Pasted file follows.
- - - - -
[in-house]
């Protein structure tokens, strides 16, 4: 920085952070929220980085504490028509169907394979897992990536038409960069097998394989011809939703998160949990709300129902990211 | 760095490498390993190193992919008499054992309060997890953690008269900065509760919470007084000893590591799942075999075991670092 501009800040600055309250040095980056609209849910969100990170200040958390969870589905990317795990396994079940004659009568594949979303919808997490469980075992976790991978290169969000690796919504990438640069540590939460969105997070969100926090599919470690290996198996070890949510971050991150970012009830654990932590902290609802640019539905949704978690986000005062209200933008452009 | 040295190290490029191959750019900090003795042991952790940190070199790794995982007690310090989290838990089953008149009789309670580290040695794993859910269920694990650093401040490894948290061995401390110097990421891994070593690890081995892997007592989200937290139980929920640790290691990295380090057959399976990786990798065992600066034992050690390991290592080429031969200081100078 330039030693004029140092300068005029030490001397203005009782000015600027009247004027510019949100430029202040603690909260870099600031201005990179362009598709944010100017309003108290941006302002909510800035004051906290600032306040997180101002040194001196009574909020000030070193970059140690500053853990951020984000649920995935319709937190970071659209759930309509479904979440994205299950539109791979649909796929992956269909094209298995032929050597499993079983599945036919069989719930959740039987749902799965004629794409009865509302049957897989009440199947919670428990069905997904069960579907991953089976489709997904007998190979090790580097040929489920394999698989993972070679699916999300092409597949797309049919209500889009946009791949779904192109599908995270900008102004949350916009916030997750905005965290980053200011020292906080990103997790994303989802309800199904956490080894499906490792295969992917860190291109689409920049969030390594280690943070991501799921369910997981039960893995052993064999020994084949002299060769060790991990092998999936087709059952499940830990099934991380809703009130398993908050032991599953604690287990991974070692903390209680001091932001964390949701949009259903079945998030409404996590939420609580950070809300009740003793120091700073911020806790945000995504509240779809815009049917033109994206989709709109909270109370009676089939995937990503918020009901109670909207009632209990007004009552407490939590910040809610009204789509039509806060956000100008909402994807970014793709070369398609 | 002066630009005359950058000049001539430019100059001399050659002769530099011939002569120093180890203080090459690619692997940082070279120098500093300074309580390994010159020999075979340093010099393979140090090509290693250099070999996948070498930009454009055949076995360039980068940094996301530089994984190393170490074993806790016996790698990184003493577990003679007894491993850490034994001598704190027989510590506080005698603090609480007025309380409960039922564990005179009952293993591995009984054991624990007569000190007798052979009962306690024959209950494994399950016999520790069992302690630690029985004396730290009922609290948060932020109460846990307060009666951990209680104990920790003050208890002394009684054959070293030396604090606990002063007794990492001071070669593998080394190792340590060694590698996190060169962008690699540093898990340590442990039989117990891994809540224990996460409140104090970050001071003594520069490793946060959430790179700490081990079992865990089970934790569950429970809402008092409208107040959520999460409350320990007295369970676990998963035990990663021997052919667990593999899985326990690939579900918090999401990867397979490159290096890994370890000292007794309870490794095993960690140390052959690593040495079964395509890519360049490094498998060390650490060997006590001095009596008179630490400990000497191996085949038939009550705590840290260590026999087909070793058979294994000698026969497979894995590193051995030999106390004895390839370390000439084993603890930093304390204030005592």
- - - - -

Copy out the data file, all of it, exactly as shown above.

[in-house]
């Protein structure tokens, strides 16, 4: 920085952070929220980085504490028509169907394979897992990536038409960069097998394989011809939703998160949990709300129902990211 | 760095490498390993190193992919008499054992309060997890953690008269900065509760919470007084000893590591799942075999075991670092 501009800040600055309250040095980056609209849910969100990170200040958390969870589905990317795990396994079940004659009568594949979303919808997490469980075992976790991978290169969000690796919504990438640069540590939460969105997070969100926090599919470690290996198996070890949510971050991150970012009830654990932590902290609802640019539905949704978690986000005062209200933008452009 | 040295190290490029191959750019900090003795042991952790940190070199790794995982007690310090989290838990089953008149009789309670580290040695794993859910269920694990650093401040490894948290061995401390110097990421891994070593690890081995892997007592989200937290139980929920640790290691990295380090057959399976990786990798065992600066034992050690390991290592080429031969200081100078 330039030693004029140092300068005029030490001397203005009782000015600027009247004027510019949100430029202040603690909260870099600031201005990179362009598709944010100017309003108290941006302002909510800035004051906290600032306040997180101002040194001196009574909020000030070193970059140690500053853990951020984000649920995935319709937190970071659209759930309509479904979440994205299950539109791979649909796929992956269909094209298995032929050597499993079983599945036919069989719930959740039987749902799965004629794409009865509302049957897989009440199947919670428990069905997904069960579907991953089976489709997904007998190979090790580097040929489920394999698989993972070679699916999300092409597949797309049919209500889009946009791949779904192109599908995270900008102004949350916009916030997750905005965290980053200011020292906080990103997790994303989802309800199904956490080894499906490792295969992917860190291109689409920049969030390594280690943070991501799921369910997981039960893995052993064999020994084949002299060769060790991990092998999936087709059952499940830990099934991380809703009130398993908050032991599953604690287990991974070692903390209680001091932001964390949701949009259903079945998030409404996590939420609580950070809300009740003793120091700073911020806790945000995504509240779809815009049917033109994206989709709109909270109370009676089939995937990503918020009901109670909207009632209990007004009552407490939590910040809610009204789509039509806060956000100008909402994807970014793709070369398609 | 002066630009005359950058000049001539430019100059001399050659002769530099011939002569120093180890203080090459690619692997940082070279120098500093300074309580390994010159020999075979340093010099393979140090090509290693250099070999996948070498930009454009055949076995360039980068940094996301530089994984190393170490074993806790016996790698990184003493577990003679007894491993850490034994001598704190027989510590506080005698603090609480007025309380409960039922564990005179009952293993591995009984054991624990007569000190007798052979009962306690024959209950494994399950016999520790069992302690630690029985004396730290009922609290948060932020109460846990307060009666951990209680104990920790003050208890002394009684054959070293030396604090606990002063007794990492001071070669593998080394190792340590060694590698996190060169962008690699540093898990340590442990039989117990891994809540224990996460409140104090970050001071003594520069490793946060959430790179700490081990079992865990089970934790569950429970809402008092409208107040959520999460409350320990007295369970676990998963035990990663021997052919667990593999899985326990690939579900918090999401990867397979490159290096890994370890000292007794309870490794095993960690140390052959690593040495079964395509890519360049490094498998060390650490060997006590001095009596008179630490400990000497191996085949038939009550705590840290260590026999087909070793058979294994000698026969497979894995590193051995030999106390004895390839370390000439084993603890930093304390204030005592």